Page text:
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UNA mourns loss of beloved lion Leo III

FLORENCE — As rain fell across Florence early Friday morning, the University of North Alabama community awoke to news that its beloved lion, Leo III, had died. 

I got the news in a text from my daughter, a UNA senior set to graduate next week: “Why did Leo have to go before graduation?”

“The university campus mourns the loss of Leo III,” said Dr. Ken Kitts, UNA’s President. “Dena and I have treasured our time as his neighbors and hearing him roar. He will forever be a part of the UNA family, an ambassador, and a focal point of our historic and storied campus.

“Leo III will be deeply missed by the Kitts family, the campus, and UNA supporters across the globe.”

Leo III and Una

Una and Leo III were born Nov. 18, 2002, at a wildlife refuge in New Hampshire. Dr. Dan Howard and his wife, Annemarie Howard, brought them back to the Shoals, and always made sure the lions were well loved and well cared for. After living with the Howards during their habitat’s construction, the two lions moved into the George H. Carroll Lion Habitat in 2003.

Leo and Una as cubs. (UNA Photo)

In June 2020, Una passed away after veterinarians found an inoperable tumor. Dan Howard passed away in January 2022, and Anne Howard passed away suddenly in January 2024, leaving Leo III without his three best mates.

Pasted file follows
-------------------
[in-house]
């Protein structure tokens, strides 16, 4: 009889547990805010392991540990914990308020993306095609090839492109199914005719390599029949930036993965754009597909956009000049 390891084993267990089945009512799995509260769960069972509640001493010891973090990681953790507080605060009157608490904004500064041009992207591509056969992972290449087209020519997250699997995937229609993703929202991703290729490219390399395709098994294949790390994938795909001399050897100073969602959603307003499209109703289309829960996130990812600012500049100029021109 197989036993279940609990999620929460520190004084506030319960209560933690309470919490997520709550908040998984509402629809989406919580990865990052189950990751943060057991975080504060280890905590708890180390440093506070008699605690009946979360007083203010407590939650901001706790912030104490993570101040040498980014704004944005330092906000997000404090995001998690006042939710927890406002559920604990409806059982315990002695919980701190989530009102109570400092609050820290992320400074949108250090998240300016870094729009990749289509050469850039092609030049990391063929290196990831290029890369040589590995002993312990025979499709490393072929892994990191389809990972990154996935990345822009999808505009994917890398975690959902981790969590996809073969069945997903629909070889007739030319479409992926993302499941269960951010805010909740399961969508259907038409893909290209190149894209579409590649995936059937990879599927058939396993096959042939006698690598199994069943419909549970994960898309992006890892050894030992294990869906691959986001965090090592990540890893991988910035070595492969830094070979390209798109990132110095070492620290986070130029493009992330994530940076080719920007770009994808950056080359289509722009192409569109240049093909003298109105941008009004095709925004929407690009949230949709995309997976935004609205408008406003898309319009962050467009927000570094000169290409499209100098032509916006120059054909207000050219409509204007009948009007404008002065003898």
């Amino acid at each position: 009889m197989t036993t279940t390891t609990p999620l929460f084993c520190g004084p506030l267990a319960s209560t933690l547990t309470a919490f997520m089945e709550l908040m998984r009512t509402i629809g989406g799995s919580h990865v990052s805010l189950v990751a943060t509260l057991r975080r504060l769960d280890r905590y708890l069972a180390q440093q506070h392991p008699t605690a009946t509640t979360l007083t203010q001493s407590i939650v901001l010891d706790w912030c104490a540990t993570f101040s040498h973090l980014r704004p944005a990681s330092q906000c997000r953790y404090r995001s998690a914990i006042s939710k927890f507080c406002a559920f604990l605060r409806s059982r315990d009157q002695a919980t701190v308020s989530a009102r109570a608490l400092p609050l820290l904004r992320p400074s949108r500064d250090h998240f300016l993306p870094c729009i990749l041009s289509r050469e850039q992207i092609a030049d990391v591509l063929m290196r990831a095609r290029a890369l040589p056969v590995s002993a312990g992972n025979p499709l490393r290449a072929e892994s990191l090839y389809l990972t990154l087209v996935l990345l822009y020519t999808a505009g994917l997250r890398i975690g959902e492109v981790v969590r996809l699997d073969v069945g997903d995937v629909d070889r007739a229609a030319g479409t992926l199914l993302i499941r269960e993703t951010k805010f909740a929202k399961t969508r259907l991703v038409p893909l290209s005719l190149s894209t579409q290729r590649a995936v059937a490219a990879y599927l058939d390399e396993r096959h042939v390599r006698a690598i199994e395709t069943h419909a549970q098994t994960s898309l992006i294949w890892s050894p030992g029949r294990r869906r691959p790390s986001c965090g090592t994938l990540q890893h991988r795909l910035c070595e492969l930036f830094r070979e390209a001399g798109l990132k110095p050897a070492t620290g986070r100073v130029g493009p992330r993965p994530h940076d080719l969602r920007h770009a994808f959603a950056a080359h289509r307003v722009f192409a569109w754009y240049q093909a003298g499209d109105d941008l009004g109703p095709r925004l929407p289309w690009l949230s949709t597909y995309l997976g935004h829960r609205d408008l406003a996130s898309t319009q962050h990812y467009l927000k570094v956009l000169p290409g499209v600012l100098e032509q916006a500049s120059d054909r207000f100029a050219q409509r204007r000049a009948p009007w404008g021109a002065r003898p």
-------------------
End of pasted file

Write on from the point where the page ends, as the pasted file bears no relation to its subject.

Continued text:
Local veterinarians Dr. Randall Smith, Dr. Matt Connolly, Dr. Bill Connolly, and Dr. Brandon Fisher provided the finest medical care as a charitable contribution, university officials said.

“Leo’s passing was peaceful, and his caregiver, Brandon Kutz, was by his side,” said Fisher, one of the two local veterinarians who have provided care for Leo III throughout his life. “It has been an honor to care for Leo III and his sister, Una. Being able to watch them grow from cubs into the majestic big cats they were has been the highlight of my career as a veterinarian.”

Campus memories

Staff, students, and alumni shared their memories of Leo.

“I watch the Lion Cam every morning,” said Gigi Broadway, senior administrative assistant for Guillot University Center Operations. “My favorite memory is from Leo and Una’s time together playing. Leo might have been the king of the jungle, but Una ruled that habitat. Now that Leo is gone, there’s a hole in my heart in the shape of a paw print.”

(UNA contributed)

For Juliette Butler, who was born and raised in Nairobi, Kenya, next to Nairobi National Park, Leo was a connection to home. Butler is senior administrative assistant in Student Engagement.

“We had a fenced backyard, but living next to the park, animals would jump the fence,” said Butler, a 1991 UNA graduate. “I remember when our neighbors went for a walk once and came back to find two lions lying on their front porch.

“I’m going to miss Leo’s roar. You cannot have UNA without Leo – when people think of UNA they think of Leo. I’m going to miss him a lot.”

Rising senior and Student Government Association Vice President Mandy McGinnis said Leo sparked community interest.